Techniques: Sequencing, Recombinant, Introduce, Flow Cytometry

    ORF24 does not bind to late gene promoters in the absence of ORF30 or ORF66 iSLK cell lines were created using the recombinant BAC16 system. HA tags were added to the endogenous copies of the N-terminus of ORF24 (HA24) or the C-terminus of ORF66 (66HA). In select BACs, ORF24, ORF30, or ORF66 were deleted by the introduction of a stop codon early in the ORF (24S, 30S, and 66S respectively). A) Digestion of the recombinant BACs with SbfI or RsrII demonstrates that recombination did not introduce large-scale changes. B) Infectious virion production was measured by supernatant transfer from reactivated iSLK cell lines followed by flow cytometry. Data are from three independent biological replicates with statistics calculated using an unpaired t-test, where (****) p

    Journal: bioRxiv

    Article Title: Conserved CxnC motifs in Kaposi’s sarcoma-associated herpesvirus ORF66 are required for viral late gene expression and mediate its interaction with ORF34

    doi: 10.1101/728139

    Figure Lengend Snippet: ORF24 does not bind to late gene promoters in the absence of ORF30 or ORF66 iSLK cell lines were created using the recombinant BAC16 system. HA tags were added to the endogenous copies of the N-terminus of ORF24 (HA24) or the C-terminus of ORF66 (66HA). In select BACs, ORF24, ORF30, or ORF66 were deleted by the introduction of a stop codon early in the ORF (24S, 30S, and 66S respectively). A) Digestion of the recombinant BACs with SbfI or RsrII demonstrates that recombination did not introduce large-scale changes. B) Infectious virion production was measured by supernatant transfer from reactivated iSLK cell lines followed by flow cytometry. Data are from three independent biological replicates with statistics calculated using an unpaired t-test, where (****) p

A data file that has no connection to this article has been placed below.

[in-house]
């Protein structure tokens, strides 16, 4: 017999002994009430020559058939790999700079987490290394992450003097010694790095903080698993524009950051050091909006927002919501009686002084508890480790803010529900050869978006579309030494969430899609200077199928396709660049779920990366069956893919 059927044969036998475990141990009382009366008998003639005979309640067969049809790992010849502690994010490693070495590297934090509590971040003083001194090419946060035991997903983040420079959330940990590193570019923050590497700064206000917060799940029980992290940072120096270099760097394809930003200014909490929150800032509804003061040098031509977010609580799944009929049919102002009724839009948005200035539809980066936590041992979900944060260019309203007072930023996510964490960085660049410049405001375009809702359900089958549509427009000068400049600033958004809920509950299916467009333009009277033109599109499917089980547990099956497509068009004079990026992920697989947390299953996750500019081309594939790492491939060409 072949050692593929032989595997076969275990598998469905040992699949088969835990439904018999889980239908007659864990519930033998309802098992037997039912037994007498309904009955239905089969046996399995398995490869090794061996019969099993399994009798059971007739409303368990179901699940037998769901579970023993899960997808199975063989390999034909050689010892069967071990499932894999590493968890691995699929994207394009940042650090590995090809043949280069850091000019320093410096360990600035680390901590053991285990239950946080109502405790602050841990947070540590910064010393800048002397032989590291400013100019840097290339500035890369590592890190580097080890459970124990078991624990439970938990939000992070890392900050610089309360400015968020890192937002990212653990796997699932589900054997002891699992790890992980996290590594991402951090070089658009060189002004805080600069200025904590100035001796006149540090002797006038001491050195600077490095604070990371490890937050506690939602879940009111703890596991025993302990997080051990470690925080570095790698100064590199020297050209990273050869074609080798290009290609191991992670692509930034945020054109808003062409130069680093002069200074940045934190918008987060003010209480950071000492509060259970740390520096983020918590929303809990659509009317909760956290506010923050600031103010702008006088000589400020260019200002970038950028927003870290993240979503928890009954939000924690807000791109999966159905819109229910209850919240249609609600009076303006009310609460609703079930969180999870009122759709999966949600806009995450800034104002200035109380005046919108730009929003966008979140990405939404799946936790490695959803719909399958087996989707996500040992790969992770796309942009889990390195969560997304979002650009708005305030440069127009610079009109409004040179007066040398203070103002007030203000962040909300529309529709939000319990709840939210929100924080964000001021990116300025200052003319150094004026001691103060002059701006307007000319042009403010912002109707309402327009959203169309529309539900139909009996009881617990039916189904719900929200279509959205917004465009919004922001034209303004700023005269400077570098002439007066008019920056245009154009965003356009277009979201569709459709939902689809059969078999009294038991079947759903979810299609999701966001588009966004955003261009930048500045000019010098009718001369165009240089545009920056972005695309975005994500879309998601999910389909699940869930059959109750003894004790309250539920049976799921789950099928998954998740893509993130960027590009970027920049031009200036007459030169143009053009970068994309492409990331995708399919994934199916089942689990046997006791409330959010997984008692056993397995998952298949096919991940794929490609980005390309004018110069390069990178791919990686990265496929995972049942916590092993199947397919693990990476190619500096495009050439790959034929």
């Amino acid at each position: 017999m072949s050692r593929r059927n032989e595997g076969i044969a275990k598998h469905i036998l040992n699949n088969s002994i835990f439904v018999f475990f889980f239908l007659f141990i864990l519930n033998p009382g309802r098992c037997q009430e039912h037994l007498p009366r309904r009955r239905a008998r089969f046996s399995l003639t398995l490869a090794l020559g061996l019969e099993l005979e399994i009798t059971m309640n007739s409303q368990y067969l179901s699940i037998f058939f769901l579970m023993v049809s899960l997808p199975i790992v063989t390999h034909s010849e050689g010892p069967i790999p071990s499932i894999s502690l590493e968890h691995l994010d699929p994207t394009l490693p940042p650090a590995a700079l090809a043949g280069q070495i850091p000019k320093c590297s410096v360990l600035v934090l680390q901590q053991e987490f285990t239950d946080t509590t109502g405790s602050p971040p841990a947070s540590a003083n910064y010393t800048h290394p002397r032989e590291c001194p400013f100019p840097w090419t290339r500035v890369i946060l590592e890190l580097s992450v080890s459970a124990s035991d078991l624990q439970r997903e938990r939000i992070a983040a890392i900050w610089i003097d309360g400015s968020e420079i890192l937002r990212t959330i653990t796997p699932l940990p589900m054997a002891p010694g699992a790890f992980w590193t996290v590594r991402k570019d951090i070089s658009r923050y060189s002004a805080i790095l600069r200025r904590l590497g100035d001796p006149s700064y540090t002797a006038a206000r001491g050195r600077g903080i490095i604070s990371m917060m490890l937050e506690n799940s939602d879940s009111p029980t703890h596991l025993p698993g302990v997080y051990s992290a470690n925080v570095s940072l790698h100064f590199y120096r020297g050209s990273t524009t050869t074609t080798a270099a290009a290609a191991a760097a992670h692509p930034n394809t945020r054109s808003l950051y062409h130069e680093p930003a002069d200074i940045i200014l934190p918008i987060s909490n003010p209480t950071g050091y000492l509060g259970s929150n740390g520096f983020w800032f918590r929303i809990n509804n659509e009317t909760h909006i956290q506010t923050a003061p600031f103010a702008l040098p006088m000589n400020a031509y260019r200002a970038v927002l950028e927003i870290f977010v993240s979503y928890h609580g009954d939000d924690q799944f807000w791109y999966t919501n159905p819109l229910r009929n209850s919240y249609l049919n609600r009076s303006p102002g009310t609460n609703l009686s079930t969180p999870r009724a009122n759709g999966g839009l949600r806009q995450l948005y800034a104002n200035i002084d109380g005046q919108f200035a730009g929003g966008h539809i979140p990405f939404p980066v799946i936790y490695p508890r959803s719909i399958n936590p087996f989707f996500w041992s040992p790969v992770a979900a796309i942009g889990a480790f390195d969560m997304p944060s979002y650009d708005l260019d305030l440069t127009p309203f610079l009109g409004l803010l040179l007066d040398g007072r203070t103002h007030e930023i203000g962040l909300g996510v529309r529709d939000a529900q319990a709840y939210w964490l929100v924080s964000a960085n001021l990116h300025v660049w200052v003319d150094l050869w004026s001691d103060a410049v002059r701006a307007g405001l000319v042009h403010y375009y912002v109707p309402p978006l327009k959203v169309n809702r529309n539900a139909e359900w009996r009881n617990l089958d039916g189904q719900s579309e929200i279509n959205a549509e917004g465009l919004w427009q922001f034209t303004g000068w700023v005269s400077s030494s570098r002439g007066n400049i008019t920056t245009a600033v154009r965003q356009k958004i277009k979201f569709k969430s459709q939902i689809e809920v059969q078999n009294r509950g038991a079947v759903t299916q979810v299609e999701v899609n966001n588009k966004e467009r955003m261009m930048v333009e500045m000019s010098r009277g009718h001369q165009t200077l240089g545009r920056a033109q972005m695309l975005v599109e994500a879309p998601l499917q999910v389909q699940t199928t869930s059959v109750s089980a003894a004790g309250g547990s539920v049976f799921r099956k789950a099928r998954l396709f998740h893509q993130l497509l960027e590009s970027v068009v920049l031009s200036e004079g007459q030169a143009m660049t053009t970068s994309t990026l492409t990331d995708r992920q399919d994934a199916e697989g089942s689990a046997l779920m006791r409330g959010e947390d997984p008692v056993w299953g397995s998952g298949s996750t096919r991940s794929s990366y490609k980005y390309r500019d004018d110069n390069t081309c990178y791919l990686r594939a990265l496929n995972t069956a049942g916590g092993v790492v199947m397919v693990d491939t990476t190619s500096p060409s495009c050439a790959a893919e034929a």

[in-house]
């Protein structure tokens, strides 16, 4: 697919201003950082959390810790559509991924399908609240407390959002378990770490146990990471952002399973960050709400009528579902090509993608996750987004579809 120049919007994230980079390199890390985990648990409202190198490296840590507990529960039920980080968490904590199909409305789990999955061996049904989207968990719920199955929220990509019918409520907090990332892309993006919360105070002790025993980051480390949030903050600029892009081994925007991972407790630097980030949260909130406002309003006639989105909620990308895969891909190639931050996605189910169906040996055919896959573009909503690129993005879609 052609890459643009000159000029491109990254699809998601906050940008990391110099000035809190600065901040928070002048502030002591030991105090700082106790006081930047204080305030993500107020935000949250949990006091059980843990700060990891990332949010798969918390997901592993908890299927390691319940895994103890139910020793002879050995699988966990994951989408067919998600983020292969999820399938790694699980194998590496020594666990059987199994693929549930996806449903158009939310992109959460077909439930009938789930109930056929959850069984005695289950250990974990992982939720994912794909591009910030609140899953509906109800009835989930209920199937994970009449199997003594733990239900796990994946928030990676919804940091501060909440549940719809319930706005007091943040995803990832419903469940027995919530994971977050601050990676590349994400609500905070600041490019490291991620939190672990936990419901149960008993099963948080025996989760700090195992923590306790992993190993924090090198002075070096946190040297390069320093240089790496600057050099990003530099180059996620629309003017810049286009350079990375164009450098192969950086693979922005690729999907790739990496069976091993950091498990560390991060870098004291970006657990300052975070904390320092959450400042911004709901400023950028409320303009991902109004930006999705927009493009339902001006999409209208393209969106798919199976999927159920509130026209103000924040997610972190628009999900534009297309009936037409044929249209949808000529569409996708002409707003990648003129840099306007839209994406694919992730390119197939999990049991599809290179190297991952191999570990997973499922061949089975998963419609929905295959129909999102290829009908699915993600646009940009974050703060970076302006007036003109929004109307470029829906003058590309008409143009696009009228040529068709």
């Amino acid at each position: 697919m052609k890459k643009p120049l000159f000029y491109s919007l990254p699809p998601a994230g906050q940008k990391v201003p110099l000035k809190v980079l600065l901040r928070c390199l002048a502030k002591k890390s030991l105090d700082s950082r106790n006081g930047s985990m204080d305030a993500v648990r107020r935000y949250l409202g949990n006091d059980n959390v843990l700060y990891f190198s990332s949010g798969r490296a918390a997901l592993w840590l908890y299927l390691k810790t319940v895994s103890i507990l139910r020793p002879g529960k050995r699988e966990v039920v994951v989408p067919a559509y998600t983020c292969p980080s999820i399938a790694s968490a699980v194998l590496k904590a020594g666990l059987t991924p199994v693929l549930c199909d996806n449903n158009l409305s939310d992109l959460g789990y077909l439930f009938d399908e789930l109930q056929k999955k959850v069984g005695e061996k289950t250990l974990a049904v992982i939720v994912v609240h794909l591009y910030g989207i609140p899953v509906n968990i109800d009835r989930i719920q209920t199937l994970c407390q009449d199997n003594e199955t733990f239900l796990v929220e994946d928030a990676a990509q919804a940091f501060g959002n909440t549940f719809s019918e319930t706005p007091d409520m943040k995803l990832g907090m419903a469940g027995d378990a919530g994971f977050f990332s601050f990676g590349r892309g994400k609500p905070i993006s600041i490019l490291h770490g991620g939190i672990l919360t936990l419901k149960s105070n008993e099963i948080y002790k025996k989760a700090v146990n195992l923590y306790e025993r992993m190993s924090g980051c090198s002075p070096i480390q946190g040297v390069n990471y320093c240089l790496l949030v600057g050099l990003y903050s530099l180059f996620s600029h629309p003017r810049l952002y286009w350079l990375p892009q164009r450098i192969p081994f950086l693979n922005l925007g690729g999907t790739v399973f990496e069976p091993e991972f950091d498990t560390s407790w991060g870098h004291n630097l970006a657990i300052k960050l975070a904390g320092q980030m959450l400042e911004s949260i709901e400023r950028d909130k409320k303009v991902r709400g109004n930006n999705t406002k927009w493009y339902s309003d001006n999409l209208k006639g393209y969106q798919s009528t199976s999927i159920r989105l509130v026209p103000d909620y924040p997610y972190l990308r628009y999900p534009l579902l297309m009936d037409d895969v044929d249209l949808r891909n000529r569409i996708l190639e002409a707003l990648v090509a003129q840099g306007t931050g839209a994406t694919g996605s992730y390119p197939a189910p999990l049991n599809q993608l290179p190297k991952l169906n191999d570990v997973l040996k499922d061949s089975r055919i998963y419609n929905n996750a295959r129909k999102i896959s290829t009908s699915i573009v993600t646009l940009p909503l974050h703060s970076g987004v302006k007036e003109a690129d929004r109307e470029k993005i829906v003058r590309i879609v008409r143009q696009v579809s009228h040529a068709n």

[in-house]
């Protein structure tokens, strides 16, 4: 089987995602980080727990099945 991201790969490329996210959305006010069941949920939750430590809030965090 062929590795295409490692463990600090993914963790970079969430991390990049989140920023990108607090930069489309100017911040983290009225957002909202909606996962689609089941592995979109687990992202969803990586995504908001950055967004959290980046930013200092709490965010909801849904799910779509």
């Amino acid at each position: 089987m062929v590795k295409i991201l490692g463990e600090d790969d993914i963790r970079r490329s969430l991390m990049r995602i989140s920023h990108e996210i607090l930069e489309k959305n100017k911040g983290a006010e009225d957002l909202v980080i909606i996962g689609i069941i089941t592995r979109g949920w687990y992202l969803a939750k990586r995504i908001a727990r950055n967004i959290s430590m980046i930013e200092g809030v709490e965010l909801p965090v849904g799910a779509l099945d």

Article Snippet: BAC quality was assessed by digestion with RsrII and SbfI (New England Biolabs).

    Techniques: Recombinant, Introduce, Flow Cytometry

    Screening for sialidase activity from a hot spring metagenomic library. A , restriction fragment analysis of 12 randomly selected clones from the hot spring metagenomic library were isolated and digested with the rare-cutting endonuclease SbfI. Digested fosmids were separated overnight on a 1% agarose gel along with a λHindIII size marker and a linearized pSMART FOS empty vector control ( lane 14 ; contains one SbfI site). Each clone showed a unique banding pattern, with fragments whose combined sizes indicated the presence of an insert of at least 30–40 kb. B , E. coli cells harboring individual fosmid clones were assayed for sialidase activity with X-Neu5Ac incorporated into agar medium. A single positive clone forming a blue colony is denoted with an arrow. C , lysate from microcultures of E. coli cells harboring individual fosmid clones were assayed for sialidase activity with 4MU-α-Neu5Ac. A single positive clone is denoted with an arrow .

    Journal: The Journal of Biological Chemistry

    Article Title: Functional metagenomics identifies an exosialidase with an inverting catalytic mechanism that defines a new glycoside hydrolase family (GH156)

    doi: 10.1074/jbc.RA118.003302

    Figure Lengend Snippet: Screening for sialidase activity from a hot spring metagenomic library. A , restriction fragment analysis of 12 randomly selected clones from the hot spring metagenomic library were isolated and digested with the rare-cutting endonuclease SbfI. Digested fosmids were separated overnight on a 1% agarose gel along with a λHindIII size marker and a linearized pSMART FOS empty vector control ( lane 14 ; contains one SbfI site). Each clone showed a unique banding pattern, with fragments whose combined sizes indicated the presence of an insert of at least 30–40 kb. B , E. coli cells harboring individual fosmid clones were assayed for sialidase activity with X-Neu5Ac incorporated into agar medium. A single positive clone forming a blue colony is denoted with an arrow. C , lysate from microcultures of E. coli cells harboring individual fosmid clones were assayed for sialidase activity with 4MU-α-Neu5Ac. A single positive clone is denoted with an arrow .

    Article Snippet: Each fosmid was digested with SbfI (New England Biolabs), a unique restriction site in the pSMART FOS vector.

    Techniques: Activity Assay, Clone Assay, Isolation, Agarose Gel Electrophoresis, Marker, Plasmid Preparation